The relatives of some of the British soldiers who fought and died during the Easter Rising in 1916 have called for a permanent memorial to their dead to be erected in Dublin.
A former commanding officer with the Sherwood Foresters Regiment, which suffered heavy losses during the Rising, has also urged Taoiseach Enda Kenny to visit the graves of British soldiers who died during the Rising.
In April 1916 young men from the Sherwood Foresters Regiment were at the centre of one of the bloodiest battles of the Easter Rising, when they were ambushed by volunteers near Dublin's Mount Street Bridge.
The first of 31 soldiers to die was Captain Frederick Dietrichsen, and his granddaughters have called for a permanent memorial to the British dead to be erected in Dublin.
A representative of the Sherwood Foresters Museum has also written to the Government seeking support for a joint monument to the soldiers and the volunteers.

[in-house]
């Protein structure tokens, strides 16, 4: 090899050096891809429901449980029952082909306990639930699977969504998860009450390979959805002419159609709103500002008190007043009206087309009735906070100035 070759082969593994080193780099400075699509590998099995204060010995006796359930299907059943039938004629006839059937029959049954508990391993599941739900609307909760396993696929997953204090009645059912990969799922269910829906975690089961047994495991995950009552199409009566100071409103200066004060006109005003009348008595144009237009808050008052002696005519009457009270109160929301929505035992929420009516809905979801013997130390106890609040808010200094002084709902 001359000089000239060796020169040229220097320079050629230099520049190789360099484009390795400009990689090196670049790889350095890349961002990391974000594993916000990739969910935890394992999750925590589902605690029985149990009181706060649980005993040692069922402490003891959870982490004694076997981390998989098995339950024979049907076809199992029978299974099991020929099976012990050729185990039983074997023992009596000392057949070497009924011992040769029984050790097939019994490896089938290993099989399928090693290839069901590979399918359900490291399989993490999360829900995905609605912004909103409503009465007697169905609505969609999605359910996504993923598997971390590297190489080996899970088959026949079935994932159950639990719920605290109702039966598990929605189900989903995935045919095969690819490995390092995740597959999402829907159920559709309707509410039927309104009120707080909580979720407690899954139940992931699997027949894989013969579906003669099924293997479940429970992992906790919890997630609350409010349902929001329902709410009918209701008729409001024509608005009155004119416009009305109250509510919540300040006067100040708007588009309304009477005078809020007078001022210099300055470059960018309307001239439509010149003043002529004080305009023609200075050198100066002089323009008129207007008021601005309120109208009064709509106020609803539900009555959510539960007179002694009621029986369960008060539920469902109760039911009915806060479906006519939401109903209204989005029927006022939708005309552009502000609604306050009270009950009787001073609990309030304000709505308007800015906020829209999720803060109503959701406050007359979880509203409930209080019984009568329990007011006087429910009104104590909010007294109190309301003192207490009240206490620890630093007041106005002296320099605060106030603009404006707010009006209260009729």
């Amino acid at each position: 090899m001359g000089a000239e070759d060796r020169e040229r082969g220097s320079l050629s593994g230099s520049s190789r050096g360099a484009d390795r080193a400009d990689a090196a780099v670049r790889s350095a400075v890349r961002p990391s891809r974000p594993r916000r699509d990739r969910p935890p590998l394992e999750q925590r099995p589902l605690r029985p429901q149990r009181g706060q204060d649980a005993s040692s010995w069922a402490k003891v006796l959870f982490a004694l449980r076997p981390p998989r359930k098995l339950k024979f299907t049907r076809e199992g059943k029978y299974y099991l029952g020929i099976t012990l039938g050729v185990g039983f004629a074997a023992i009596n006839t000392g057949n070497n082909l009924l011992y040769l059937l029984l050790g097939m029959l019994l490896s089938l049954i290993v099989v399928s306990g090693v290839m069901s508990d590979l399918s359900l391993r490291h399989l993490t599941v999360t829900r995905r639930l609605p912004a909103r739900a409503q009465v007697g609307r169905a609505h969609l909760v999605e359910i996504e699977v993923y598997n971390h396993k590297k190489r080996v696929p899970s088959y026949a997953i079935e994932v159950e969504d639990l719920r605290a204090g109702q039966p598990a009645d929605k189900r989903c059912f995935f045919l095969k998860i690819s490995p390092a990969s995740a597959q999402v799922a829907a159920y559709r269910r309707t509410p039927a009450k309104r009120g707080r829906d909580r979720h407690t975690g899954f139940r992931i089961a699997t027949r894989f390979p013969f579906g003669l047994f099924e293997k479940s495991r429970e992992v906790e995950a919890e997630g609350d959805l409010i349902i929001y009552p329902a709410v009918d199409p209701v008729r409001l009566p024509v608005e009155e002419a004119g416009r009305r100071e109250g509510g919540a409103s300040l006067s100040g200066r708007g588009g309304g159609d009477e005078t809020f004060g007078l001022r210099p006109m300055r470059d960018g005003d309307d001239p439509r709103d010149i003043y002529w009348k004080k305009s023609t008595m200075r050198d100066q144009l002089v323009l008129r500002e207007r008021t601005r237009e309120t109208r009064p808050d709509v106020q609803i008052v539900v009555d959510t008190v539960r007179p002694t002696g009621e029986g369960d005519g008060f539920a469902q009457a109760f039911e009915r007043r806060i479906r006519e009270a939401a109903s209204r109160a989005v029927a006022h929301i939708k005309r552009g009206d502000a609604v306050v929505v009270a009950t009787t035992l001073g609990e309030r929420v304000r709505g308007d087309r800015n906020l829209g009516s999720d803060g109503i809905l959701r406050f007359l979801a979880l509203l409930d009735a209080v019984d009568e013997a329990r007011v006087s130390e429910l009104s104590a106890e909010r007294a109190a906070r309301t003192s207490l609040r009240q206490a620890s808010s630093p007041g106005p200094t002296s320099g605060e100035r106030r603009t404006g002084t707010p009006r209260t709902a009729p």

Former British army commanding officer Patrick Mercer has called on the Taoiseach to come to England to visit the graves of the dead soldiers as a mark of respect.
A spokesperson for Minister for Arts, Heritage and the Gaeltacht Heather Humphreys said along with other proposals, consideration would be given to a erecting a memorial to the soldiers.
A spokesperson for Mr Kenny said that while there are no plans for him to visit any graves in the UK, the loss of British army lives during the Rising will be appropriately commemorated next year.
On Twitter, Sinn Féin TD Peadar Toibin wrote: "British Soldiers imposing oppression through violence should not be commemorated equally with volunteers seeking Irish freedom."
Read a special report by RTÉ's Justin McCarthy 'Britain's 1916 Soldiers'.